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By the time “Creative Killings” arrived in 2001 Sinister was well underway imploding, creatively as well as in terms of membership. Previous vocalist Eric de Windt only lasted that one album, and in his stead Aad Kloosterwaard had installed his girlfriend Rachel Heyzer (who sung for Belgian early death metal group Pathology, but would truly make a name for herself fronting Dutch death/thrash outfit Occult). This was the last record for long-time guitarist Bart van Wallenberg, and the second sign of decline of what once was Holland’s most promising original death metal act. “Creative Killings” is anything but creative – and the murky Jon Zig artwork is only a signpost of deeper creative decay.

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The first sign of trouble comes with the throwaway acoustic guitar intro track ‘Relic Of Possession’, and the fact that this is a loosely conceptual undertaking about “a different motivation why someone is able to kill and murder a person” according to the newly installed Alex Paul (bass guitar), who was responsible for all the lyrics on the album. On all fronts the record is a continuation of the New York death metal style the band adopted on the preceding record. At best it sounds like a budget Suffocation knockoff, at worst it sounds like Sinister doing their utmost to get signed to California specialist label Unique Leader Records, who were somewhat of an epicenter for this exact type of second-tier knockoffs of bigger, more established death metal brands, musically as well as conceptually.  For a band that used to sound unique and have a distinct voice of its own, this record sounds nothing but artificial and artistically hollow. This is not Sinister, but a carbon copy of the New York death metal record seen through the lens of European metal sensibilities.

“Creative Killings” isn’t bad in itself, were it not of how much of a directionless and uninspired retread it is of a sound the band didn’t properly master on the earlier mentioned “Aggressive Measures” album. The only aspect that even remotely stands out is attractive frontwoman Rachel Heyzer, who grunts and growls like a female George ‘Corpsegrinder’ Fisher. Even by early 2000s standards the record sounds confused as to what it wants to be. On the one hand the music’s basic template is clearly constructed from the viewpoint of an early Sinister record, yet everything superficial and direct about this record seems to aim itself at a Suffocation and Deeds Of Flesh audience. As a creative gamble, it doesn’t pay off in the slightest as the foundational template is in opposition of what the more direct New York death metal branch seeks to accomplish. This results in a record that is stuck in the past, yet longs to be part of an emerging subbranch of the style of which it fails to understand the subtleties that make it work.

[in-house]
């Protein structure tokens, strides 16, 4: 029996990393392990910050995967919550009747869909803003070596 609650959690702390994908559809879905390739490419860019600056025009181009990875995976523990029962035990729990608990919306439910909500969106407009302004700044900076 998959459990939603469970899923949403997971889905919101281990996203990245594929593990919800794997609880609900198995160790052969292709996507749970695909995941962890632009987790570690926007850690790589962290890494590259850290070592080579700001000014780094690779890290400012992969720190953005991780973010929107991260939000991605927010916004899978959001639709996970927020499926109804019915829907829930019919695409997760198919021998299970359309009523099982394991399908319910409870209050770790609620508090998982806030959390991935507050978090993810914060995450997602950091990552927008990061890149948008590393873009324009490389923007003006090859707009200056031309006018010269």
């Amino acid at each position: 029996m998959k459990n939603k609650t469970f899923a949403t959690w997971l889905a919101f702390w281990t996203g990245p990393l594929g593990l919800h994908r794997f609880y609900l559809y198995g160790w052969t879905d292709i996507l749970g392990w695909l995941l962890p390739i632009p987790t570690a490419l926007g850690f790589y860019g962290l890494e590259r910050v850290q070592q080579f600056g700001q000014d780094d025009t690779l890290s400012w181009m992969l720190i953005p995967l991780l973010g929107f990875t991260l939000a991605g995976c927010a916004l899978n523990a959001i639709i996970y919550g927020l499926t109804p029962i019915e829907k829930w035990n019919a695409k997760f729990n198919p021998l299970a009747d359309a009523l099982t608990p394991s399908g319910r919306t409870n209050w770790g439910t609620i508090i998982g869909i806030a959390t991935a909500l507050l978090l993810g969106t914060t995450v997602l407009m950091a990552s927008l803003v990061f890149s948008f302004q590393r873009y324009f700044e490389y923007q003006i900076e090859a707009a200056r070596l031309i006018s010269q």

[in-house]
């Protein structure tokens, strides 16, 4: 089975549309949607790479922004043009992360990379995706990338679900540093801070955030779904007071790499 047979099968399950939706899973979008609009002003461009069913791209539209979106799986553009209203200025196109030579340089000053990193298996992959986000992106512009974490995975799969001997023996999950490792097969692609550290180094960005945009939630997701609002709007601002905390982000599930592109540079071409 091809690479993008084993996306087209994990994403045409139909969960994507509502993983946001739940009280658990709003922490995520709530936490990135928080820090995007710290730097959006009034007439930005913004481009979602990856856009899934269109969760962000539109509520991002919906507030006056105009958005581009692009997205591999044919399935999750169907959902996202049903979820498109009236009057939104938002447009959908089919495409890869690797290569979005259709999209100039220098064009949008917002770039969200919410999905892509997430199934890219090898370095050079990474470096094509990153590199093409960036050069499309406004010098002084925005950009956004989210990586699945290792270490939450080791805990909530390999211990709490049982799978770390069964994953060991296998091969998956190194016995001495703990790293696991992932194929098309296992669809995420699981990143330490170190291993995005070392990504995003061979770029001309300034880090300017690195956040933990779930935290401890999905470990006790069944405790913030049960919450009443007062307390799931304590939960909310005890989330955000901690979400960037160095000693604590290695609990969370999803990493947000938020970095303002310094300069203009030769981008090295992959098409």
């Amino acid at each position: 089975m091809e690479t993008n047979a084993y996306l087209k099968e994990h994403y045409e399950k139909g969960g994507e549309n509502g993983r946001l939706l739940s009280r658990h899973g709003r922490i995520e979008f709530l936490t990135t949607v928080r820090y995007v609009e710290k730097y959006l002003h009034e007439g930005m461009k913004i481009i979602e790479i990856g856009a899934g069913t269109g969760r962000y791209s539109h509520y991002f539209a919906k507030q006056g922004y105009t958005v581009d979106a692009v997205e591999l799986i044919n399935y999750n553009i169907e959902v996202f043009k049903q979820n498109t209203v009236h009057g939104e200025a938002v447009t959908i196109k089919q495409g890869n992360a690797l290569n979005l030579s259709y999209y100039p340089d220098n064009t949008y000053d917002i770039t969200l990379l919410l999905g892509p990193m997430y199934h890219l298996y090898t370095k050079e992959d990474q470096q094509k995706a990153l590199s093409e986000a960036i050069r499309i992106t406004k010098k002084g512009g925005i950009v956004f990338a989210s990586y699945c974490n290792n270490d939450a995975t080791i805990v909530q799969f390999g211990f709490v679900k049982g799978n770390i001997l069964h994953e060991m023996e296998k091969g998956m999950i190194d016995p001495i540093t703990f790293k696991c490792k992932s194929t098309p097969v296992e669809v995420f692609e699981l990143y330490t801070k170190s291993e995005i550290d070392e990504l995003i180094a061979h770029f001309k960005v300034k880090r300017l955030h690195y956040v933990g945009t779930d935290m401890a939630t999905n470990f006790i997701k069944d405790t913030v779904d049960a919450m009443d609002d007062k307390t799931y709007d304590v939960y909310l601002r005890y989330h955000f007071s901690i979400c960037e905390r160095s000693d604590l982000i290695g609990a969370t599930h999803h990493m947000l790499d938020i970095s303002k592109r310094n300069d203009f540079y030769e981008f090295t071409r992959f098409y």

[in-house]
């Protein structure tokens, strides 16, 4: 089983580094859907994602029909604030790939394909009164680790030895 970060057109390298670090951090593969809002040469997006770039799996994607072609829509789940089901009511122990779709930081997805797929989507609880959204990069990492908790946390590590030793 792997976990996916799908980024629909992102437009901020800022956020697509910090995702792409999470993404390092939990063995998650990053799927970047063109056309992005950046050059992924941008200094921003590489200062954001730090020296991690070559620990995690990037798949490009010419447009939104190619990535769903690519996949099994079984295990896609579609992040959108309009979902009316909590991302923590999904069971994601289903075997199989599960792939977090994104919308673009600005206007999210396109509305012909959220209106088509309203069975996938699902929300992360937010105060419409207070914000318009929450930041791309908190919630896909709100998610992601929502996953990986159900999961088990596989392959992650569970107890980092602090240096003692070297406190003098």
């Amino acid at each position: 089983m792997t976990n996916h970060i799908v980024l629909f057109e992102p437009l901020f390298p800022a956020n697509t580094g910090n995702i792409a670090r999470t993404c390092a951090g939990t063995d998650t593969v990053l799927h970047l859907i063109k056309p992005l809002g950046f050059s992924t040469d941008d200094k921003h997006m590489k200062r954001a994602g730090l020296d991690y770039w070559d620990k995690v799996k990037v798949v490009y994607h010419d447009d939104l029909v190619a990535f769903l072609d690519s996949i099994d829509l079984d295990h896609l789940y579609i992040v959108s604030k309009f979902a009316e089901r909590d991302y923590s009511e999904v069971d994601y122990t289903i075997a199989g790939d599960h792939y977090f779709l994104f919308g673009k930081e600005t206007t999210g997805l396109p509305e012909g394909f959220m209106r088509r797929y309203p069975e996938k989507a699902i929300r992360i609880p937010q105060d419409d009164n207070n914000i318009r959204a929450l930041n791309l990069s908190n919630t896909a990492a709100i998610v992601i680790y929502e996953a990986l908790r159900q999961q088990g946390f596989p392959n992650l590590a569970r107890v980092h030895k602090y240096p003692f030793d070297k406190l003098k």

It is not until the fourth track ‘Judicious Murder’ that the real Sinister finally surfaces. ‘Reviving the Dead’ is a faceless blaster for the majority of its running time, yet the slow break makes it sound better and more atmospheric than it actually is. The acoustic guitar in the closing section recalls the band’s third album “Hate” in a number of ways. ‘Early Gothic Horror’ is another slow crawler in the band’s original style, it is the highlight of the album that arrives at just the right moment: the middle of the album. ‘Moralistic Suffering’ starts with a riff that is surprisingly similar to the opening riff from ‘Embodiment Of Chaos’ from the “Hate” record. Keen observers will have noted that ‘Bleeding Towards the Wendigo’ and this track have identical running times, although similarities seem to end there. ‘Altering the Beast’ is wholly steeped in Suffocation worship, and in terms of construction it is closest related to “Aggressive Measures” signature tracks ‘Behind the Superstition’ and ‘Chained In Reality’. Unlike those tracks the song is mostly on the slow side, and the technicality doesn’t sound overbearing.

Of note is that ‘Altering the Beast’ is custodian to one of two guitar solos on the album, and it is sadly memorable only because of that. ‘Season Of the Wicked’ is the last original track before a cover rendition of Possessed classic ‘Storm In My Mind’. ‘Season Of the Wicked’ sees Sinister trying its hand at aping Polish rising stars Decapitated with its choppy, nervous riffing and more open-ended song construction. Towards the end the second guitar solo of the album is introduced, and while these are hardly memorable in its own right, it begs the question why Sinister only decided to use them in of two tracks. The Possessed track is faithful enough to the original, and the presence of guitar solos in this cover once again begs why Sinister not write more solos for its own original material. The production is similar to the Thanatos album “Angelic Encounters”, on which Aad Kloosterwaard also provided drums, that was released a year earlier. The artwork is typical Jon Zig, and although it is one of his better works it still is no match for the classic paintings of Dan Seagrave, Kristian Wahlin, Kris Verwimp or Axell Hermann. While “Creative Killings” is the least creative Sinister album up to that point, it is leagues better than the record that would follow in the footsteps of this one. Those who want to sample Sinister’s music are advised to check out “Cross the Styx”, “Diabolical Summoning” or the band’s third and most conceptually complete record “Hate”.